Attorneys: Companies should modify their PTO policies because of paid sick-leave law

By Tom Bergeron
Florham Park | Oct 10, 2018 at 7:10 am

The paid sick-leave law: That’s for businesses that use a lot of minimum-wage and hourly employees, right? Wrong.

The paid sick-leave law: That doesn’t concern my company because we already give plenty of paid days off, right? Wrong again.

When New Jersey’s paid sick-leave law goes into effect at the end of the month, many employers may not fully understand just how much they are impacted.

It will be a lot.

So said attorneys Sal Simao of Ford Harrison, Carianne Torrissi of Goldberg Segalla and Chris Farella of Epstein Becker & Green at a panel discussion sponsored by the New Jersey Civil Justice Institute on Tuesday morning in Florham Park.

Torrissi said companies that have switched to lumping all paid time off into PTO days — something most companies did years ago — may want to rethink their policies because of the new law.

Under the new law, the lawyers said, most full-time employees will now be able to request five days off without warning and without much reason, as long as it falls under the many categories the new law allows — many of which have nothing to do with being sick.

“The way I’m counseling my clients is to not set up a PTO policy,” she said. “If you have one, you don’t necessarily have to change the whole thing, but you have to be careful. I’ve been telling my clients, it’s not that much of a pain in the butt to have a true sick-day policy that mirrors this law, and do whatever you want to do with PTO.”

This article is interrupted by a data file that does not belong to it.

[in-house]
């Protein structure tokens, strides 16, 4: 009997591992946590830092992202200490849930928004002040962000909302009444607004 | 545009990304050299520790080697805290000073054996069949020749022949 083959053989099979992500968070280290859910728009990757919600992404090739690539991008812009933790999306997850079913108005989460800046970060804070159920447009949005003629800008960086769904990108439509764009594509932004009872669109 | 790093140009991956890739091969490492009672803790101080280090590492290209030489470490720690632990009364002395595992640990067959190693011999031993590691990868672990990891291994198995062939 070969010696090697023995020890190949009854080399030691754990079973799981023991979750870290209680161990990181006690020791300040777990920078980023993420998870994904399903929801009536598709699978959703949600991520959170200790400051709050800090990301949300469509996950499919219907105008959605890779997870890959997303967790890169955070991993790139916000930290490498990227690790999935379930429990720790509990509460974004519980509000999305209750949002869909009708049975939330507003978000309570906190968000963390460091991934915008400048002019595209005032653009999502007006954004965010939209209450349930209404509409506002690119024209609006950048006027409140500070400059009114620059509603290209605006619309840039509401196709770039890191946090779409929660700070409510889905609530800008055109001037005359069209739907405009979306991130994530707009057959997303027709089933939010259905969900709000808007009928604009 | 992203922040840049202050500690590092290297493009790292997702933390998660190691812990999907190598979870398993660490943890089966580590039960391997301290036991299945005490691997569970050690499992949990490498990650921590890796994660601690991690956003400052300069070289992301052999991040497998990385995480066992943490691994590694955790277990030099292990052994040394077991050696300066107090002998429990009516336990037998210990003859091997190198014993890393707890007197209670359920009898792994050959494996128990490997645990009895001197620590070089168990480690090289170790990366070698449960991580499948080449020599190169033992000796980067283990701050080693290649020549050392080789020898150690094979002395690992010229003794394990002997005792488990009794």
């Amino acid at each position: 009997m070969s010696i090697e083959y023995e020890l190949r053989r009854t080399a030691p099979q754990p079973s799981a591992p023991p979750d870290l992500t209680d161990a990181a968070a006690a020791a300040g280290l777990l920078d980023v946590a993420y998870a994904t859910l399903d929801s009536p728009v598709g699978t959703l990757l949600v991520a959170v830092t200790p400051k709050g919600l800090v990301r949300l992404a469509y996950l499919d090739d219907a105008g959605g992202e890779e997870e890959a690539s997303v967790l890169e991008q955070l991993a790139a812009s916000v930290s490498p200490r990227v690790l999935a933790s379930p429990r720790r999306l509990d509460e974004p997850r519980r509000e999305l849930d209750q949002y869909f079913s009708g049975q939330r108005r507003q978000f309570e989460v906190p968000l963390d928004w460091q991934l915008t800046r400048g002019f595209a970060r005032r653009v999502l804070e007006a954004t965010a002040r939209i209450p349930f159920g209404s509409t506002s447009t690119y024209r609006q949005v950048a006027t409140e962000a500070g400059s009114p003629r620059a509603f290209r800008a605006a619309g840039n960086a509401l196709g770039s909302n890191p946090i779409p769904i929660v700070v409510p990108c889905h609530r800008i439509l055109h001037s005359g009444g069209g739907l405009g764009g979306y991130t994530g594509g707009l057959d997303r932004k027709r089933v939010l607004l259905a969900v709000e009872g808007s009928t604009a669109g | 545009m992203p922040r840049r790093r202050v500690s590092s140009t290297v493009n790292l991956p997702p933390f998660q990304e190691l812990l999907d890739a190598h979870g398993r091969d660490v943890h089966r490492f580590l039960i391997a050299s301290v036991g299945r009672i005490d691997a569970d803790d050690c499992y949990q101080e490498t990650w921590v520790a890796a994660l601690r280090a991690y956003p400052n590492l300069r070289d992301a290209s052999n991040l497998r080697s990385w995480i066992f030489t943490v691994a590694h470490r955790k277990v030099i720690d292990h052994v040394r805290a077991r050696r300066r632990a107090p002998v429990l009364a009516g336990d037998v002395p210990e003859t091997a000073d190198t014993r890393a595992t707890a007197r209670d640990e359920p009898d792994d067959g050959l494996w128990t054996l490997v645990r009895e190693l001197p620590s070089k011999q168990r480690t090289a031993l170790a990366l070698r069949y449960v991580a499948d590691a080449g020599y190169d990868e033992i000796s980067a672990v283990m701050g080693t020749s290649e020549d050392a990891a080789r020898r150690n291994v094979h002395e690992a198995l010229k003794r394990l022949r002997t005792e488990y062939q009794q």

Simao agreed.

Tom Bergeron/ROI-NJ
The panelists at the discussion sponsored by the New Jersey Civil Justice Institute.

He said the ability of employees to take almost any day off — and for reasons they do not have to document — could lead to employees all taking those days off at the same time, leaving the company high and dry.

The day after Thanksgiving or the day after the Super Bowl come to mind, he said.

“Unfortunately, there’s nothing an employer can do to prevent this,” he said. “Under this new law, you can say my friend came in from out of town and got sick and no one could take care of him. And there’s nothing you can do as an employer.”

The impact, Simao said, can be felt by more than just the company.

“Imagine if you’re running a hospital, it’s a logistical nightmare,” he said. “How do you manage that?

“And you can’t manage it by overstaffing, because people are just going to call in sick.”

Torrissi said the law was not intended to be implemented this way.

“This law was put in for the hourly employee who can’t afford to miss a day’s pay because they are a single parent providing for kids, so they have to come in with the flu,” she said. “That’s who it was intended for.

“Whoever came up with the idea felt they were doing this great thing for society (and) did not look at the actual impact on small- and medium-size employers.”

Torrissi said companies can try to combat the problem by dividing PTO days into holiday days and sick days — that is, days that apply to the new law.

That way, employees can only use five of them.

More so, it will give the company protection when it is using absenteeism as a reason for discipline, including termination.

The new law, Torrissi said, could end up costing everyone their jobs, and she said it only figures to hurt businesses in the state.

Torrissi was born and raised and still lives in New Jersey — but she works out of her firm’s Philadelphia office. So, she sees how easy cross-border commuting can be.

“Here’s my fear, as a Jersey girl born and raised here,” she said. “I don’t want my state to go downhill fast, but I fear businesses are going to be going out of business or leaving.

“It’s really easy to go across into Pennsylvania. I see it happening now. They’re saying, ‘I can’t afford to do business in New Jersey anymore.’

“New Jersey has not been a very employee-friendly state for a while now. Now, it’s really becoming a lot worse.”

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